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The Fault in Our Stars Paperback – 3 Jan 2013
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Electric . . . Filled with staccato bursts of humor and tragedy (Jodi Picoult)
A novel of life and death and the people caught in between, The Fault in Our Stars is John Green at his best. You laugh, you cry, and then you come back for more (Markus Zusak, author of The Book Thief)
Damn near genius . . . Simply devastating . . . Fearless in the face of powerful, uncomplicated, unironized emotion (TIME)
Funny . . . Poignant . . . Luminous (Entertainment Weekly)
About the Author
John Green is an award-winning, New York Times bestselling author whose many accolades include the Printz Medal, a Printz Honor, and the Edgar Award. With his brother, Hank, John is one half of the Vlogbrothers, one of the most popular online video projects in the world. You can join John's millions of followers on Twitter (@realjohngreen).
John lives with his wife and children in Indianapolis, Indiana.
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Top Customer Reviews
I was wrong.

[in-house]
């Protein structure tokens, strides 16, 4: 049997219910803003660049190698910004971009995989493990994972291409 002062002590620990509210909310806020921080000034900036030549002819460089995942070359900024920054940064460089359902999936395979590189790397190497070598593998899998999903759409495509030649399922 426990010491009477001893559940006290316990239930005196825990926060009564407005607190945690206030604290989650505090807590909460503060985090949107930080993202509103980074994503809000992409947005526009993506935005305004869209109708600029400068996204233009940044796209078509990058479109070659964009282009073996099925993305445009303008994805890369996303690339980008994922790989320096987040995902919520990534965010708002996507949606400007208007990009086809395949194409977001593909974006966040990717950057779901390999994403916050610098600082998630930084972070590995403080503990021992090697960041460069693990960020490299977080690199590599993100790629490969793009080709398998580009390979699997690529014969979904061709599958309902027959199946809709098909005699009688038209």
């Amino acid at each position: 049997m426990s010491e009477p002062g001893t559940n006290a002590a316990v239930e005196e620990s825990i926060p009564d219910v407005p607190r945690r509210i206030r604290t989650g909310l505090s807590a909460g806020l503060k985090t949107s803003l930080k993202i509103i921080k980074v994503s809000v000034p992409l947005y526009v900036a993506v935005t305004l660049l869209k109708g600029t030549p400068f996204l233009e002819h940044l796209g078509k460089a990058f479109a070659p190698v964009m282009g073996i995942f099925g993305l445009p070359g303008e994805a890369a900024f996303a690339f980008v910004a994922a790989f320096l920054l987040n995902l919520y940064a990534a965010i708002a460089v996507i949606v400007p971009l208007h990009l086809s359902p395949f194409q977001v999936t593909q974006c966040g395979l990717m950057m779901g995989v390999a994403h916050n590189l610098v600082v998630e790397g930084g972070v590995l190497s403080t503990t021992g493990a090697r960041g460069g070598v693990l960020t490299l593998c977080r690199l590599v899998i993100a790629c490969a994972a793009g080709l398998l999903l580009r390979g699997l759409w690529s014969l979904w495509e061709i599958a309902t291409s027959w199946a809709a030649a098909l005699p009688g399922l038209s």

This is a book peopled with a group of characters that you really care about. At its core are the star-crossed lovers, Hazel (with terminal cancer) and Augustus (a cancer survivor). They meet at a cancer support group and become close, despite Hazel's desire to avoid becoming a "grenade" in anybody's life - by which she means someone who will unwittingly cause significant hurt through their passing. They are fantastically loveable characters, who flit between deep conversations about the meaning of life and finding refuge in video games and reality TV shows. I loved them both. Still do.
But the book is more than that. It's about coming to terms with the fact that your life will almost certainly never rise above insignificance - yes, you will matter to your family and friends, hey maybe even write a few reviews that people like on Amazon, but ultimately you probably won't make any life changing impact on the world. It's about the way we shrink from people with terminal disease only to laud them when they pass. It's about the impact that terminal diseases have on the families of those left behind.Read more ›
I was slightly hesitant going into this book as I don't read many contemporary novels, and it was so hyped up by both friends and reviews I've read/seen about it that I was sure I was in for some major disappointment.